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MARY POPPINS RETURNS gets 5/10 Not so supercalifragilisticexpialidocious


Directed by Rob Marshall
Starring Emily Blunt, Ben Wishaw, Emily Mortimer, Lin-Manuel Miranda

5/10

54 years after the original, Mary Poppins Returns has been a long time coming. Fortunately, it feels like it shares the same whimsical and carefree mood of the original, free of any cynical modernisation. Unfortunately, the surprises and excitement just aren’t quite there, making such a big fuss to impress so little.

The young Banks siblings of the original film are now all grown up, but Michael (Ben Wishaw) is having financial issues as a widowed man with two kids, who are facing eviction. Luckily for them, Mary Poppins (Emily Blunt) returns, unchanged in the past 25 years, and takes care of the kids as Michael and his sister Jane (Emily Mortimer) search the house for their father’s certificate that entitles them to some financially lucrative shares.

Mary Poppins Returns does succeed in looking and sounding like a Mary Poppins sequel, featuring some eye-popping set-design, whether it’s the overcast and slightly quirky 1940s London setting or the lavish extravagance of the fantasy sequences – a 2-D animation/live action segment that harks back to the original is a truly magical and exciting highlight of the film.

But Mary Poppins Returns unfortunately fails at feeling like a Mary Poppins sequel. There are lots of loud and colourful bells and whistles, but most of it doesn’t translate into fun. Although the songs tackle mostly important themes (such as, uhhh, taking baths … seemingly with your undergarments on), none of them are memorable from a musical perspective – in hindsight, they all seem to meld into one large, loud, and forgettable gloop of overly-bombastic music. The same goes for the dancing, with unimpressive and unexciting choreography doesn’t amount to much more than a lot of jumping around.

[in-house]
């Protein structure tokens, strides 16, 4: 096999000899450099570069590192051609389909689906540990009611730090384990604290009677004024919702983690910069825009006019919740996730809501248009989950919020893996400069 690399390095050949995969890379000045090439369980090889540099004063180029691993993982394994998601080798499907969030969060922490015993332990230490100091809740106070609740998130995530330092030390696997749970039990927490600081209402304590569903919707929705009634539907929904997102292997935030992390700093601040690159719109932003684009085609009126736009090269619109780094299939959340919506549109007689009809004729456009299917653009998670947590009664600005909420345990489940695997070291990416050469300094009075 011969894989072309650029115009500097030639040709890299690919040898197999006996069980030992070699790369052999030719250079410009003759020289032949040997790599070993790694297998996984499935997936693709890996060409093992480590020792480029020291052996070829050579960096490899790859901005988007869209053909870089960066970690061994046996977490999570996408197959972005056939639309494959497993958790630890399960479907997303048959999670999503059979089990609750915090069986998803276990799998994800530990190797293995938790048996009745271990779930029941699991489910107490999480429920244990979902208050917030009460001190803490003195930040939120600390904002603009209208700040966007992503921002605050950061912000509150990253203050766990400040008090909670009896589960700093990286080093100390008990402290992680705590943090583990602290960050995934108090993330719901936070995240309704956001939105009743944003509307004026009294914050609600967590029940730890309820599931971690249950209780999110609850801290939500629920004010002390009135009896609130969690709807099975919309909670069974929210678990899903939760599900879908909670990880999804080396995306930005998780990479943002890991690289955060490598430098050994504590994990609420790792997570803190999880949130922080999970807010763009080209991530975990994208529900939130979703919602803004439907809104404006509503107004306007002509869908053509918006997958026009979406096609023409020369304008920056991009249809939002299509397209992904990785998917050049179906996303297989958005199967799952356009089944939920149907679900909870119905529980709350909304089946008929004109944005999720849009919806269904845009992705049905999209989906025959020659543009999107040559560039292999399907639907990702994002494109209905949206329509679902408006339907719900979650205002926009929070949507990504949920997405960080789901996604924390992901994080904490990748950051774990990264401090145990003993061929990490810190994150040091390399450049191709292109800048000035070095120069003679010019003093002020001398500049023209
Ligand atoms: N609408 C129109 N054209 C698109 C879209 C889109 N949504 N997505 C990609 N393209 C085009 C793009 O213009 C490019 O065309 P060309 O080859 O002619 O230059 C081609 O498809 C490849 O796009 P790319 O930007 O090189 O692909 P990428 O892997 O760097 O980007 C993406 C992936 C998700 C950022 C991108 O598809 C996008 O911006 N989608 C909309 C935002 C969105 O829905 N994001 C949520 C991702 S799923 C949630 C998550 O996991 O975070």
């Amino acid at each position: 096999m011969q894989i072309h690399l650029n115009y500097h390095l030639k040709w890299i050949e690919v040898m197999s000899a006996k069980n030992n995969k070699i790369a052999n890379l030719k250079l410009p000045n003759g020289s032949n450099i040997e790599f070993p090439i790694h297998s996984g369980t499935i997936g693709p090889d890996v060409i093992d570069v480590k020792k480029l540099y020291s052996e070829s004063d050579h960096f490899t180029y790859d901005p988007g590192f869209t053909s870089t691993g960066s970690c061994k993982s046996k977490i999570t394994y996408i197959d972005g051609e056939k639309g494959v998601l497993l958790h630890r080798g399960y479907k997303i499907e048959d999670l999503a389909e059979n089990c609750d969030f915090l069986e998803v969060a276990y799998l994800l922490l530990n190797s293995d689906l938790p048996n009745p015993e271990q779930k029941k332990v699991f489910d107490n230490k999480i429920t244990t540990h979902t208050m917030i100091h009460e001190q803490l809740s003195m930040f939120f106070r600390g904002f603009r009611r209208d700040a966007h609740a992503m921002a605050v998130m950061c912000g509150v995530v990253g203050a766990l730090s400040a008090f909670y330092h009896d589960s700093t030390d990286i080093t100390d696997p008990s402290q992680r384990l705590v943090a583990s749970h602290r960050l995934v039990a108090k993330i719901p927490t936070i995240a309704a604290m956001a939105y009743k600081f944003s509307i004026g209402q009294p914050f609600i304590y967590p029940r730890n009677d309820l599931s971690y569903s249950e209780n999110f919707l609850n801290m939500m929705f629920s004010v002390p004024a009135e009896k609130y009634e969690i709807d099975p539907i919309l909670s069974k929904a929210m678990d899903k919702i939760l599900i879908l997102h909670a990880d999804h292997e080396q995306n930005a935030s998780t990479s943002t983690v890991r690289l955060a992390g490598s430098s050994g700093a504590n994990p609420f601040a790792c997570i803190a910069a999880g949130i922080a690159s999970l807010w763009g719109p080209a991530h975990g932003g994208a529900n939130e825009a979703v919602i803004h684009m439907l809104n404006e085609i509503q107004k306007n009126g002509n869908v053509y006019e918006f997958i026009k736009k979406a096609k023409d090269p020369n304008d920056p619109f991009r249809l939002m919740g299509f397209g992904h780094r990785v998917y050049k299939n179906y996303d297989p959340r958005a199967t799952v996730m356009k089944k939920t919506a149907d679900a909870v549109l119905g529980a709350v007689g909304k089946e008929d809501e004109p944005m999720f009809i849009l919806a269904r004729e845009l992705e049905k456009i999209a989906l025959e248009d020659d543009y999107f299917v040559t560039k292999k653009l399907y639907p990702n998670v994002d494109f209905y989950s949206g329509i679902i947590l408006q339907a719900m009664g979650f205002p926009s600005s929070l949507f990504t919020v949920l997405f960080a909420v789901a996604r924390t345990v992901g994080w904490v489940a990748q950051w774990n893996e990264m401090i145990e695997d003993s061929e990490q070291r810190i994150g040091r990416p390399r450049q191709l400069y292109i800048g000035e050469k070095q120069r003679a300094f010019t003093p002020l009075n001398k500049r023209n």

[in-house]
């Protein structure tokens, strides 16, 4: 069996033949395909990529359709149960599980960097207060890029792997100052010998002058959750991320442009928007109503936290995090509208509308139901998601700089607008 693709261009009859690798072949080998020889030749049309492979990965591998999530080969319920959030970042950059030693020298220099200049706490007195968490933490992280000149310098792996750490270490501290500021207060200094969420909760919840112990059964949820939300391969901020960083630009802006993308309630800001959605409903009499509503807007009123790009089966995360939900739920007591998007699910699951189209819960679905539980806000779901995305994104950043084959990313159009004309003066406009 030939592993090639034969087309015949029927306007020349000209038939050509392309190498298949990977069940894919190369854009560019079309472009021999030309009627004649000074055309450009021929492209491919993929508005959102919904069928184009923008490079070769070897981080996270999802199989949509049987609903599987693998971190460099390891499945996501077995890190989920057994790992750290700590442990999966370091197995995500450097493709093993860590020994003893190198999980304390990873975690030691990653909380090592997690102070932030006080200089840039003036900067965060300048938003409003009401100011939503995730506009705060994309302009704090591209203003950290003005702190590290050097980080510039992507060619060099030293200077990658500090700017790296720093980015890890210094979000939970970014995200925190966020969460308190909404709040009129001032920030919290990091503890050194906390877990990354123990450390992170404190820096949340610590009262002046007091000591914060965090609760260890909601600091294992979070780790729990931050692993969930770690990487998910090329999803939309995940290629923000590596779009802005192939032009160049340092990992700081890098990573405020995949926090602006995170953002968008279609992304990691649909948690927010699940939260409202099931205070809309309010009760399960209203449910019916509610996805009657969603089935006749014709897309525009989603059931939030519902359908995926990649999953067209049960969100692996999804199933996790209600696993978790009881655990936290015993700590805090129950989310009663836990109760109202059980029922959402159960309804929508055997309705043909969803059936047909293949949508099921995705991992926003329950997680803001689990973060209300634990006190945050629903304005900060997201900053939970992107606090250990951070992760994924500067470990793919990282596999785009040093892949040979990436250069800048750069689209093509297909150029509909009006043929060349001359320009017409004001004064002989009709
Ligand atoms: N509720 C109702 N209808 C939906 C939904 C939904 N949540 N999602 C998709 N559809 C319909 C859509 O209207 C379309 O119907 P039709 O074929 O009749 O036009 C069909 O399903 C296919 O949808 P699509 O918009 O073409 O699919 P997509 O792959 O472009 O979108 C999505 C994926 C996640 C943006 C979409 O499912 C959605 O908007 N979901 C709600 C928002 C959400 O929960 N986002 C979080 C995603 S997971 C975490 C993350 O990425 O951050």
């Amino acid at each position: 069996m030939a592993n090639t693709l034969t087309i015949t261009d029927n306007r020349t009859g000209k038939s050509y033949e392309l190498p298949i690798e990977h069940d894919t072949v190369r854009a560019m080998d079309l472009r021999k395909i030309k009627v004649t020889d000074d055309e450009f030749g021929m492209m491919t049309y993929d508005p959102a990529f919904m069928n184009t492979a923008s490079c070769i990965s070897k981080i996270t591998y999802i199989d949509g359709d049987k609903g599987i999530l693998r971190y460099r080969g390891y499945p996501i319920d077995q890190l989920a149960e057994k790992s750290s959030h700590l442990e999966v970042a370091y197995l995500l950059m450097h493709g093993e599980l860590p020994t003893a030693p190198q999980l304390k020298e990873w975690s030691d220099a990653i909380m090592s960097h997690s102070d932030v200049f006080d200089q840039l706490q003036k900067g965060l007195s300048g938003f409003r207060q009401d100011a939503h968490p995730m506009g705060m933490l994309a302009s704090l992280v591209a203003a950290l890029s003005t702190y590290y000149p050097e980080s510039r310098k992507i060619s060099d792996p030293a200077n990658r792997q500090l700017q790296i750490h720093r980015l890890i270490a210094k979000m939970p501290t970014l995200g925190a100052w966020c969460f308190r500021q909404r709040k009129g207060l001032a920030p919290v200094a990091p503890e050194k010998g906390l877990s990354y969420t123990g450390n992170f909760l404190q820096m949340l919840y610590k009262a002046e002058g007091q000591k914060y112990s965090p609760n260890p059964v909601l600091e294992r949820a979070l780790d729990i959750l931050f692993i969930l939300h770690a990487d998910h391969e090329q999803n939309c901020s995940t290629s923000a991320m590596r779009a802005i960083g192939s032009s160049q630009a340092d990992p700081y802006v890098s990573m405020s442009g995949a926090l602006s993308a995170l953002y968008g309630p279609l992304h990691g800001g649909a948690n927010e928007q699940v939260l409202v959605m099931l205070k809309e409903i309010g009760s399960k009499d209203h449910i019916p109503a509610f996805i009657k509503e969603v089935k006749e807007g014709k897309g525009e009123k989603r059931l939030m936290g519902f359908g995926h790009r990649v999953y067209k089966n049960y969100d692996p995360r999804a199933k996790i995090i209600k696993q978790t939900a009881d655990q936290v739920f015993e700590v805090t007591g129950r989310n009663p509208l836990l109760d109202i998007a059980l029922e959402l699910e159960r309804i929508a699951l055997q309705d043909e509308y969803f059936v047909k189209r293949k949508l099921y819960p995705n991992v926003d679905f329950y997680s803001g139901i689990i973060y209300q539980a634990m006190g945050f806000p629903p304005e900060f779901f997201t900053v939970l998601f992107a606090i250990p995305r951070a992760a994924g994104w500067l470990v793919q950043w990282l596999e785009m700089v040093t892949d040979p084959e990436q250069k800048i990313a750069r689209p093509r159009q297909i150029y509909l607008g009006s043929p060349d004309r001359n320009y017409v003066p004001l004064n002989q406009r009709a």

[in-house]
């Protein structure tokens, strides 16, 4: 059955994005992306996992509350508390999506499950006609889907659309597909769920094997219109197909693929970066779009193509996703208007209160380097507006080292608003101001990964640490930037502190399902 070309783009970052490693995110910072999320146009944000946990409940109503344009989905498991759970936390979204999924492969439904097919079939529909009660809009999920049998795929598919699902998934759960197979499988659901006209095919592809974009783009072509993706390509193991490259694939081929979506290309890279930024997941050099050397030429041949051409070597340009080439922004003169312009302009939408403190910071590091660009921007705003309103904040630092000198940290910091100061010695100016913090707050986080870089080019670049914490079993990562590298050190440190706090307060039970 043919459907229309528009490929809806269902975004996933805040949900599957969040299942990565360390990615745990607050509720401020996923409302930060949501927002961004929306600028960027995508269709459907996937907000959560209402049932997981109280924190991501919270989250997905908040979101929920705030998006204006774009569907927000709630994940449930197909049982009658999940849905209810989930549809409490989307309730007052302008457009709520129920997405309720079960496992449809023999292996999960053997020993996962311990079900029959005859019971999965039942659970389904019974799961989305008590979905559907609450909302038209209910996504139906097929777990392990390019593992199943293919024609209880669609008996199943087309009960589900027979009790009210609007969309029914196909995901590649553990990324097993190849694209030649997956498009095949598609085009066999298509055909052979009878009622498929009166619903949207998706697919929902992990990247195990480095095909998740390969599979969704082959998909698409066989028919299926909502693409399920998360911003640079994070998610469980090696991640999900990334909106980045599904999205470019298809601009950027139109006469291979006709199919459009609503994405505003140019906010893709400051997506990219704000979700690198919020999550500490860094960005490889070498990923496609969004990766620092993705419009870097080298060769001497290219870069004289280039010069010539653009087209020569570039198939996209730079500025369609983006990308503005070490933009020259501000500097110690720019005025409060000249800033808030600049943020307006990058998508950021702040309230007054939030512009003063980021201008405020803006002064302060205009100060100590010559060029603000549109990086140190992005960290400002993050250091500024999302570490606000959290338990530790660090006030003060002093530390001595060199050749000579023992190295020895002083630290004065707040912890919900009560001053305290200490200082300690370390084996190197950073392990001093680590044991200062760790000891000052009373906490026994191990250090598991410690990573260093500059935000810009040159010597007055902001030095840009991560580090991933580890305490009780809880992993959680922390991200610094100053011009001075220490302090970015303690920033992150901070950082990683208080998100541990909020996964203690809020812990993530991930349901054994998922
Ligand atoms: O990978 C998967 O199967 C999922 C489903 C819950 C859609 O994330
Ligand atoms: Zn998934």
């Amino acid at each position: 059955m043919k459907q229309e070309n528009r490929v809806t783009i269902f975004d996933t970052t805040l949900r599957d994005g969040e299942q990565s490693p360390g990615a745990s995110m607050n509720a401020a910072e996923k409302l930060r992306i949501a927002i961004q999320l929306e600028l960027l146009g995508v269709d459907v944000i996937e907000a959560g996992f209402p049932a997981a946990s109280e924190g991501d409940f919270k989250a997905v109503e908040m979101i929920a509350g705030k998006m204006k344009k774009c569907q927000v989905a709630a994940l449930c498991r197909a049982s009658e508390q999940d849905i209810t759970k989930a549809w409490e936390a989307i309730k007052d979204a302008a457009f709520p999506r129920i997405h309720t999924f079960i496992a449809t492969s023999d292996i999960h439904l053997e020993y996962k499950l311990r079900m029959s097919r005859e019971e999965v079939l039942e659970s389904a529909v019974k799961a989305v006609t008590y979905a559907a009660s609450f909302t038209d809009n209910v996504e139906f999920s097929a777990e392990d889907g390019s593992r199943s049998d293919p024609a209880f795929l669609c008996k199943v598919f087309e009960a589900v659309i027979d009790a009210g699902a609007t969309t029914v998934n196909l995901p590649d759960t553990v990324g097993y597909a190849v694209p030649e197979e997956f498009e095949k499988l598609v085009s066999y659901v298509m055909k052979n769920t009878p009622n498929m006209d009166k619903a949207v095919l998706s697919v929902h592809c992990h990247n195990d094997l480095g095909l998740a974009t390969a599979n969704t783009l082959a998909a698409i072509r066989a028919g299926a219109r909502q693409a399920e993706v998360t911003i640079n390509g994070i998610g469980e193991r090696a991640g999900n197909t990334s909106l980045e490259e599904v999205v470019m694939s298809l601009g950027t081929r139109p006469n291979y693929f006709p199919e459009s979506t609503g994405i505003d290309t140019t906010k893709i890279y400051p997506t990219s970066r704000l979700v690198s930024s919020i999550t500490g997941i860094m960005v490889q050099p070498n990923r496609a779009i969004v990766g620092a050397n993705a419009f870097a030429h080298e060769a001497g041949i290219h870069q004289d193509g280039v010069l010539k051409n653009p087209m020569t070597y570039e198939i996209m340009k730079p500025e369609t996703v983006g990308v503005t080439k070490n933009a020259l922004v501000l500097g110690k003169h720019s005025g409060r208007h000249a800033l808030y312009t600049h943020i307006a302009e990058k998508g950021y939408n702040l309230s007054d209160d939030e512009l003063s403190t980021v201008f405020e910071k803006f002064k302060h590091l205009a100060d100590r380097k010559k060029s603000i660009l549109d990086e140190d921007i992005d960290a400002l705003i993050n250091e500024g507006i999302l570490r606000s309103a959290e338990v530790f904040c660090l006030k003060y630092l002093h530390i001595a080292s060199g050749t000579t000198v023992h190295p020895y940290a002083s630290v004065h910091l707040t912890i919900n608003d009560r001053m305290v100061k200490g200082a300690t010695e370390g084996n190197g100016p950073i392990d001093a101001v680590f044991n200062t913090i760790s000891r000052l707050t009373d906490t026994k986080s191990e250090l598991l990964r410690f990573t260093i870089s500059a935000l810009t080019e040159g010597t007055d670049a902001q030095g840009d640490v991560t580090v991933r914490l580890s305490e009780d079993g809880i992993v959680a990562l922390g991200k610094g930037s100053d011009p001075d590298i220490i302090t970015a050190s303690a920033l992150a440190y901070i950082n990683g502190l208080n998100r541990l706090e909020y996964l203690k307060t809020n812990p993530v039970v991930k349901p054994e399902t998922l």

At least the film gets some of the casting right. There doesn’t seem to be any other actress who could’ve played the legendary character better than Emily Blunt. Although she does wonders by stepping so confidently in her boots, the witless script lets her down and doesn’t feature too much for her to do other than throw out plenty of politely snarky comments.

It’s unlikely this long-awaited sequel will become quite as treasured as the original. It’s likely that it will work as easy-going nostalgia for those with rose-tinted glasses. But for hardcore fans and newcomers of what can now be called the Mary Poppins series, this may feel like a thoroughly stylish, but empty and simple-minded headache of a family film.

DAVID MORGAN-BROWN

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